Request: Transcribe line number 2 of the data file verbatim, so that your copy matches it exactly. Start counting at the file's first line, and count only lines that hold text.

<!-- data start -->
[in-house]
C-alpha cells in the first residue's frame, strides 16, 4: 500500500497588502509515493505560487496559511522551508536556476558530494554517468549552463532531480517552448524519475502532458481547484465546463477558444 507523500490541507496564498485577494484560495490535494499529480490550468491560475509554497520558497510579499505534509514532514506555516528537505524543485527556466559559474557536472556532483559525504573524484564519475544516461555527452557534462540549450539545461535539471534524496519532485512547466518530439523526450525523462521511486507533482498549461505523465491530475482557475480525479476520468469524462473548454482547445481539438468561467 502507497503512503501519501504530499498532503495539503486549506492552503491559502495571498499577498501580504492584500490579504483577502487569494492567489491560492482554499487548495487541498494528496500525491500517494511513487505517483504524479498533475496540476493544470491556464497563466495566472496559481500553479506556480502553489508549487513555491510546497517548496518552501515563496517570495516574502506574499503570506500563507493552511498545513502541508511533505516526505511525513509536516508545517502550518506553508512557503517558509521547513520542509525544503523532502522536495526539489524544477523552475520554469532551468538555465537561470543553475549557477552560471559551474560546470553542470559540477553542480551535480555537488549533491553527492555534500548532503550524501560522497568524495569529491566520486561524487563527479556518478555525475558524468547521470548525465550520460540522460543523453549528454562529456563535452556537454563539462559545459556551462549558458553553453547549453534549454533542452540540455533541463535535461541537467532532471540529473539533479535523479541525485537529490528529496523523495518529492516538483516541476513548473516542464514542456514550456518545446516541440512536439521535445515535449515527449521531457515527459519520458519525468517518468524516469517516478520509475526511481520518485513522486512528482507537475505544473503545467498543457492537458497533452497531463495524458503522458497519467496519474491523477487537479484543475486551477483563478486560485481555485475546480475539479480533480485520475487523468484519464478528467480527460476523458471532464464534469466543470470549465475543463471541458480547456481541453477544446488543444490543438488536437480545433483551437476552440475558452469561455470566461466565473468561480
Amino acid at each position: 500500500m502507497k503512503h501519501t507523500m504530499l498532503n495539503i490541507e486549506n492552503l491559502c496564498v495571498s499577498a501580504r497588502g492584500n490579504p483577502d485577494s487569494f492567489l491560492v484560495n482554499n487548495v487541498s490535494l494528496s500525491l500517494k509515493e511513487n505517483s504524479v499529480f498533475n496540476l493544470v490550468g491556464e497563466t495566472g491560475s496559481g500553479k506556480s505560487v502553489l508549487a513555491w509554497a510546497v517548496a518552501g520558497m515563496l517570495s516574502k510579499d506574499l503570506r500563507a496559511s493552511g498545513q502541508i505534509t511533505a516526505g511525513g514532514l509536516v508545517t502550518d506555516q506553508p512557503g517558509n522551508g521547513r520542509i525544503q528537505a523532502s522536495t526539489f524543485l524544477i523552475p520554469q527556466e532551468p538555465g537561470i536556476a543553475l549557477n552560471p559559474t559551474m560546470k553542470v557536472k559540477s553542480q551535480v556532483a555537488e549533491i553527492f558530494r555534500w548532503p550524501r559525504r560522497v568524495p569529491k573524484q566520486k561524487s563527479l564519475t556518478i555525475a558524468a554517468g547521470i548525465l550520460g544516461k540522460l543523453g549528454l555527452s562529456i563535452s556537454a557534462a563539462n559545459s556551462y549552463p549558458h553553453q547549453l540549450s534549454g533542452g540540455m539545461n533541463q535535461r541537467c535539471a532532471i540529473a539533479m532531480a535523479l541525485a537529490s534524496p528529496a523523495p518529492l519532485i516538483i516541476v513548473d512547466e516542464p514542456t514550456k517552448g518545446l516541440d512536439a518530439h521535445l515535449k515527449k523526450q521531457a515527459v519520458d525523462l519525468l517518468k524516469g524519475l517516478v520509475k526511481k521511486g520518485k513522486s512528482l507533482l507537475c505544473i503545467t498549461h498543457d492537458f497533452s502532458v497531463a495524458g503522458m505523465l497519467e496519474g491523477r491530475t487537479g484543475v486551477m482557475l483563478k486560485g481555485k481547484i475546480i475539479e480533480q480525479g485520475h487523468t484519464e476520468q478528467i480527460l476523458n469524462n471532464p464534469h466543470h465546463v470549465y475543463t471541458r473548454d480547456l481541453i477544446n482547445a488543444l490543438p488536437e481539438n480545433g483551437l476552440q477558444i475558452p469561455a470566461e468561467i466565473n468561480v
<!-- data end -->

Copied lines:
C-alpha cells in the first residue's frame, strides 16, 4: 500500500497588502509515493505560487496559511522551508536556476558530494554517468549552463532531480517552448524519475502532458481547484465546463477558444 507523500490541507496564498485577494484560495490535494499529480490550468491560475509554497520558497510579499505534509514532514506555516528537505524543485527556466559559474557536472556532483559525504573524484564519475544516461555527452557534462540549450539545461535539471534524496519532485512547466518530439523526450525523462521511486507533482498549461505523465491530475482557475480525479476520468469524462473548454482547445481539438468561467 502507497503512503501519501504530499498532503495539503486549506492552503491559502495571498499577498501580504492584500490579504483577502487569494492567489491560492482554499487548495487541498494528496500525491500517494511513487505517483504524479498533475496540476493544470491556464497563466495566472496559481500553479506556480502553489508549487513555491510546497517548496518552501515563496517570495516574502506574499503570506500563507493552511498545513502541508511533505516526505511525513509536516508545517502550518506553508512557503517558509521547513520542509525544503523532502522536495526539489524544477523552475520554469532551468538555465537561470543553475549557477552560471559551474560546470553542470559540477553542480551535480555537488549533491553527492555534500548532503550524501560522497568524495569529491566520486561524487563527479556518478555525475558524468547521470548525465550520460540522460543523453549528454562529456563535452556537454563539462559545459556551462549558458553553453547549453534549454533542452540540455533541463535535461541537467532532471540529473539533479535523479541525485537529490528529496523523495518529492516538483516541476513548473516542464514542456514550456518545446516541440512536439521535445515535449515527449521531457515527459519520458519525468517518468524516469517516478520509475526511481520518485513522486512528482507537475505544473503545467498543457492537458497533452497531463495524458503522458497519467496519474491523477487537479484543475486551477483563478486560485481555485475546480475539479480533480485520475487523468484519464478528467480527460476523458471532464464534469466543470470549465475543463471541458480547456481541453477544446488543444490543438488536437480545433483551437476552440475558452469561455470566461466565473468561480